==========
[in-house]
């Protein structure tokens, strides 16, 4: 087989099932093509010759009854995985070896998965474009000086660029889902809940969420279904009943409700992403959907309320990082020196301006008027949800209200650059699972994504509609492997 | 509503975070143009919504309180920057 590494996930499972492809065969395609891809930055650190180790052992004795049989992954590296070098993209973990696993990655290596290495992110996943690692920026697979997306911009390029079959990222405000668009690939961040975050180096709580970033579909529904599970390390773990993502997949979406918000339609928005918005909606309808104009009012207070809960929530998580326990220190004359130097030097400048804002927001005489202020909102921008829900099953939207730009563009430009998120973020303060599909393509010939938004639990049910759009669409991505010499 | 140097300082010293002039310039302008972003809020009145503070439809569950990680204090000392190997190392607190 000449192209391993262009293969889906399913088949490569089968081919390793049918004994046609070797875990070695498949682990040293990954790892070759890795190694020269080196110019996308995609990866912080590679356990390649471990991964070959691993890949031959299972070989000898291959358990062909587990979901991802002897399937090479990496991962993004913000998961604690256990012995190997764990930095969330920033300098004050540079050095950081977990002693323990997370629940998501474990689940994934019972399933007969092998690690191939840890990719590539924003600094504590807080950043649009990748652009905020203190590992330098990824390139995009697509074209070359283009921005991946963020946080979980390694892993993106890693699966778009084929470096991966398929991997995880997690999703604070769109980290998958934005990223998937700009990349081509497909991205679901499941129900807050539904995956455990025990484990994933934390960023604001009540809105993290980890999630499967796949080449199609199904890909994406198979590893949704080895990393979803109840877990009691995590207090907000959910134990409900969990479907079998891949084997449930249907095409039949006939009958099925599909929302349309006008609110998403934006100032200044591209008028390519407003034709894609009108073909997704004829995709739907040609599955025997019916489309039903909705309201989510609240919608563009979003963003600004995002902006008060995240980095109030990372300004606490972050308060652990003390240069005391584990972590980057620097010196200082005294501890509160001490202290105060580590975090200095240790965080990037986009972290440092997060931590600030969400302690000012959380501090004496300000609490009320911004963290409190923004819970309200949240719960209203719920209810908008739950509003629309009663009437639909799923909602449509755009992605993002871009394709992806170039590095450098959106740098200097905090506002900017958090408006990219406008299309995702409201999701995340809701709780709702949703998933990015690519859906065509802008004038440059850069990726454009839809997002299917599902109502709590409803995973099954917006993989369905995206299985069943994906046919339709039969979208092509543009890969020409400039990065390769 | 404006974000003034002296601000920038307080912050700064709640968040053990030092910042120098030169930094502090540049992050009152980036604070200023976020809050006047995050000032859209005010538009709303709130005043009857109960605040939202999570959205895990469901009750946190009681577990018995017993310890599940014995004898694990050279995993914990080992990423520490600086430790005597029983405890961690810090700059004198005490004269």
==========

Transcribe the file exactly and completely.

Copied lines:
[in-house]
């Protein structure tokens, strides 16, 4: 087989099932093509010759009854995985070896998965474009000086660029889902809940969420279904009943409700992403959907309320990082020196301006008027949800209200650059699972994504509609492997 | 509503975070143009919504309180920057 590494996930499972492809065969395609891809930055650190180790052992004795049989992954590296070098993209973990696993990655290596290495992110996943690692920026697979997306911009390029079959990222405000668009690939961040975050180096709580970033579909529904599970390390773990993502997949979406918000339609928005918005909606309808104009009012207070809960929530998580326990220190004359130097030097400048804002927001005489202020909102921008829900099953939207730009563009430009998120973020303060599909393509010939938004639990049910759009669409991505010499 | 140097300082010293002039310039302008972003809020009145503070439809569950990680204090000392190997190392607190 000449192209391993262009293969889906399913088949490569089968081919390793049918004994046609070797875990070695498949682990040293990954790892070759890795190694020269080196110019996308995609990866912080590679356990390649471990991964070959691993890949031959299972070989000898291959358990062909587990979901991802002897399937090479990496991962993004913000998961604690256990012995190997764990930095969330920033300098004050540079050095950081977990002693323990997370629940998501474990689940994934019972399933007969092998690690191939840890990719590539924003600094504590807080950043649009990748652009905020203190590992330098990824390139995009697509074209070359283009921005991946963020946080979980390694892993993106890693699966778009084929470096991966398929991997995880997690999703604070769109980290998958934005990223998937700009990349081509497909991205679901499941129900807050539904995956455990025990484990994933934390960023604001009540809105993290980890999630499967796949080449199609199904890909994406198979590893949704080895990393979803109840877990009691995590207090907000959910134990409900969990479907079998891949084997449930249907095409039949006939009958099925599909929302349309006008609110998403934006100032200044591209008028390519407003034709894609009108073909997704004829995709739907040609599955025997019916489309039903909705309201989510609240919608563009979003963003600004995002902006008060995240980095109030990372300004606490972050308060652990003390240069005391584990972590980057620097010196200082005294501890509160001490202290105060580590975090200095240790965080990037986009972290440092997060931590600030969400302690000012959380501090004496300000609490009320911004963290409190923004819970309200949240719960209203719920209810908008739950509003629309009663009437639909799923909602449509755009992605993002871009394709992806170039590095450098959106740098200097905090506002900017958090408006990219406008299309995702409201999701995340809701709780709702949703998933990015690519859906065509802008004038440059850069990726454009839809997002299917599902109502709590409803995973099954917006993989369905995206299985069943994906046919339709039969979208092509543009890969020409400039990065390769 | 404006974000003034002296601000920038307080912050700064709640968040053990030092910042120098030169930094502090540049992050009152980036604070200023976020809050006047995050000032859209005010538009709303709130005043009857109960605040939202999570959205895990469901009750946190009681577990018995017993310890599940014995004898694990050279995993914990080992990423520490600086430790005597029983405890961690810090700059004198005490004269």